Odka (That’s Vodka, without the ‘V’)
Another one of the great entries for ‘Best Written Piece’ in our Vodkatrain Traveller Awards. This profile of one of our Mongolian Honchos is written by Rachel Lishman and you can read more about her Ruski Huski journey on her blog ‘The Long Way Home‘.
Odka (That’s Vodka, without the ‘V’) by Rachel Lishman.
That’s how she introduced herself to us. Coming to meet us at Ulaanbaatar train station, Odka sported a full face of intricately applied make-up. Carefully etched eyebrows and faux fur framed a wide, friendly face. As she smiled and ushered us into a small minibus, we were unsure whether to follow. Without an introduction we trustingly loaded our bags and begun to weave our way through Ulaanbaatar’s notorious traffic.
“I am Odka, like ‘vodka’, without the V” she began. She welcomed us to her city, before providing a detailed itinerary of all our potential activities for the coming days. Her English flowed fluently with a thick accent and a gentle lisp, while her enthusiasm for her country was endless and, subsequently, infectious. Every so often her tangent would be broken sharply by what was occurring around us: “Oh yeah, so in Mongolia we no care which side of car we drive. Some left some right as you see” she responded to our expressions as the eclectic mix of cars and SUVs collected around us (I use ‘around’ because absolutely no one was coming anywhere close to forming a straight line of traffic) As our journey through the city continued, so did Odka’s bubbly monologue, giving us wonderful information on absolutely everything, from warnings to history lessons and back again.
Odka was one of five children that had grown up in the city with her mother, who originally had sixteen siblings. Her mother had been adopted as a child and so Odka only knew some of her many uncles and aunts. She recounted that the majority of them weren’t city people and still lived the traditional nomadic lifestyle in the vast and tough countryside. It seemed clear to me though, that Odka had wholeheartedly embraced the western influence brought about in her country by the mining boom. At dinner she emerged wearing the latest trends, a new red coat with a big gold buckle, and ornate earrings. At twenty-seven she was still single and enjoying her studies and part time job as a Honcho. She was very well educated and could speak both Russian and English proficiently. By Mongolian standards however, she was a late bloomer. Most friends her age were already married and tallying their third child.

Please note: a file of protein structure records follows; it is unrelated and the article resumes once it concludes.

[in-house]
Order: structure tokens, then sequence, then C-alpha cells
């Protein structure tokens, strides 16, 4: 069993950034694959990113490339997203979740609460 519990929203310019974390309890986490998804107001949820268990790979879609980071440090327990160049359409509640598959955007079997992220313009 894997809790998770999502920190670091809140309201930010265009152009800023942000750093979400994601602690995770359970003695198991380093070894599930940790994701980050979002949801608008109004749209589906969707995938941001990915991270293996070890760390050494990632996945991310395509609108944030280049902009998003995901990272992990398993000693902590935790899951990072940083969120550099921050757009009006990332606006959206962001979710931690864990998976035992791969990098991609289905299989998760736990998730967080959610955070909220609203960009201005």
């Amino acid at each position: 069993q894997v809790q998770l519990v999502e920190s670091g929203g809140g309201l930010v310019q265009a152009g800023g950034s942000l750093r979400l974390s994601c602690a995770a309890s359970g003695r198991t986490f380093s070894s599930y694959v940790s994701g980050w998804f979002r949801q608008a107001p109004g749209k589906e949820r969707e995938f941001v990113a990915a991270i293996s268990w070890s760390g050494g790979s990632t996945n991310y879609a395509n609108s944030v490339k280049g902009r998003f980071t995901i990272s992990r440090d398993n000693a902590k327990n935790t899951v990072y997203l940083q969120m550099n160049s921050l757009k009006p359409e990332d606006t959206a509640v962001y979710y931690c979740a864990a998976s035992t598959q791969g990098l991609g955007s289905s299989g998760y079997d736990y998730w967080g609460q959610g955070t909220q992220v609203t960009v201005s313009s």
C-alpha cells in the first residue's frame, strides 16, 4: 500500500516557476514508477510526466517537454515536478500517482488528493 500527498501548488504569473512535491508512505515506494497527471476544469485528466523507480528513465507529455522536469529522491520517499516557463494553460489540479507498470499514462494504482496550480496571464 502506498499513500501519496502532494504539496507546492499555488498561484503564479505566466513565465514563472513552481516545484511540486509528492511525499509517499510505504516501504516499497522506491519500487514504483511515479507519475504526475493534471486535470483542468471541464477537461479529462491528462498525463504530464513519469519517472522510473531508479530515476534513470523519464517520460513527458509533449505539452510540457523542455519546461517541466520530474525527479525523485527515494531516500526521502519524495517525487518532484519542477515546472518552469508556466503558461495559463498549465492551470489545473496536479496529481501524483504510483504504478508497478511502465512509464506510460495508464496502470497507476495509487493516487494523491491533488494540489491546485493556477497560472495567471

As I was to learn during our time in Mongolia, the government will do anything it can to promote reproduction and population increase. ‘Mothers of Mongolia’ is a publication that makes celebrities of ladies doing their duty. Women receive either a ‘Medal One’ for nurturing eight or more children, or an admirable ‘Medal Two’ for those lagging behind with a mere four children per household. Bringing up as many children as possible to be successful contributors to a fast growing urban society seems to be the number one priority. Odka told us with an air of worldly wisdom “Some friends say I should start practicing, but not that easy!”
I learnt that Odka had recently enjoyed some time with an American boyfriend, who was so enamored that she had been offered a one-way ticket to America: “I say no way. No way I give up my life here for a man!” Luckily, Odka has her head screwed on, as the man recently seems to have taken up with a Paris Hilton look alike back in the USA, and to quote Odka: “Ah he likes party, he likes blond hair blue eyes, but she not like real woman. She probably not kind” I advised that she was best of without him. But would she ever consider marrying a man of another culture? “Any man from any place is OK, but must be good man” A sensible notion, I nodded in agreement.
The quality I admired most about Odka was her ability to talk to absolutely anyone on any subject. She took us to visit a nomadic family who’s worldly possessions encircled us as we sat sipping salt-milk tea, dried kurd biscuits and home made cheese in their ger. Our city girl engaged with these country folk as if they were her own family, sharing a joke and playing with their tiny little girl. Odka translated our questions and again I was amazed at the stark contrast between ancient tradition and modern influence. Even in this ger, the family enjoyed the benefits of electricity, mobile phones and even WI-FI. The wisened face of the old grandma sitting opposite me cracked into a wrinkled smile as I asked what her favourite television program was: “American Idol!” Odka translated. After that response, our conversation quickly veered from the family’s daily routine with their animals, to the finer details of Lady Gaga’s latest outfit.
I’m not naïve enough to think that every Mongol is as warm and friendly as Odka (it’s impossible to judge a nation on one encounter) however her personality was certainly echoed in all the people that I met during my short time there. From the retired farmer who took us horse riding, to the tiny lady that stoked our fires throughout the cold nights in our ger camp.
As we stood on the platform ready to board our onward train across the border into Siberia, Odka’s breath blew white mist into the freezing air as she punched her fists strongly into her pockets to keep warm. Still smiling through her pristine make up, she hugged us, and wished us a safe onward journey. Although it was a final goodbye, Odka has reminded me of some invaluable life lessons: Always smile as it keeps you young, always look at the person on the inside before considering outward appearances, and lastly, have enthusiasm for everything in life. You will end up enjoying it more.
That was Odka, like ‘Vodka’, but without the ‘V’.